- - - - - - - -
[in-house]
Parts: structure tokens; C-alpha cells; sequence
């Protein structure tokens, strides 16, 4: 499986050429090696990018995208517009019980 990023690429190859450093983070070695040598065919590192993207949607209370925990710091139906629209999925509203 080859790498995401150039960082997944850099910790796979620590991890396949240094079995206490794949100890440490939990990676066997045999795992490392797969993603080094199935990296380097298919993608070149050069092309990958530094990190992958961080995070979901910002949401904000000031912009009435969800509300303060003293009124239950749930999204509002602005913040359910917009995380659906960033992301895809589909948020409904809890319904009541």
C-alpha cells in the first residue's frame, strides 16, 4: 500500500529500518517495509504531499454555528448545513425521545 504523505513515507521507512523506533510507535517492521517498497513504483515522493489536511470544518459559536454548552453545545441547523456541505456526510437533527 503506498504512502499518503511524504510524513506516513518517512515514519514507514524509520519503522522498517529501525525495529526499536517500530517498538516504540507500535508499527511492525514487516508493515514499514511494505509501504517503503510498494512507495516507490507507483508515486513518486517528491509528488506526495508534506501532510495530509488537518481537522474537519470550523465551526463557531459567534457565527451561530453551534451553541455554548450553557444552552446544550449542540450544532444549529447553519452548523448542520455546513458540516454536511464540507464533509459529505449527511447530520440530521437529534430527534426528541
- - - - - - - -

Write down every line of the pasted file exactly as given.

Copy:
[in-house]
Parts: structure tokens; C-alpha cells; sequence
């Protein structure tokens, strides 16, 4: 499986050429090696990018995208517009019980 990023690429190859450093983070070695040598065919590192993207949607209370925990710091139906629209999925509203 080859790498995401150039960082997944850099910790796979620590991890396949240094079995206490794949100890440490939990990676066997045999795992490392797969993603080094199935990296380097298919993608070149050069092309990958530094990190992958961080995070979901910002949401904000000031912009009435969800509300303060003293009124239950749930999204509002602005913040359910917009995380659906960033992301895809589909948020409904809890319904009541």
C-alpha cells in the first residue's frame, strides 16, 4: 500500500529500518517495509504531499454555528448545513425521545 504523505513515507521507512523506533510507535517492521517498497513504483515522493489536511470544518459559536454548552453545545441547523456541505456526510437533527 503506498504512502499518503511524504510524513506516513518517512515514519514507514524509520519503522522498517529501525525495529526499536517500530517498538516504540507500535508499527511492525514487516508493515514499514511494505509501504517503503510498494512507495516507490507507483508515486513518486517528491509528488506526495508534506501532510495530509488537518481537522474537519470550523465551526463557531459567534457565527451561530453551534451553541455554548450553557444552552446544550449542540450544532444549529447553519452548523448542520455546513458540516454536511464540507464533509459529505449527511447530520440530521437529534430527534426528541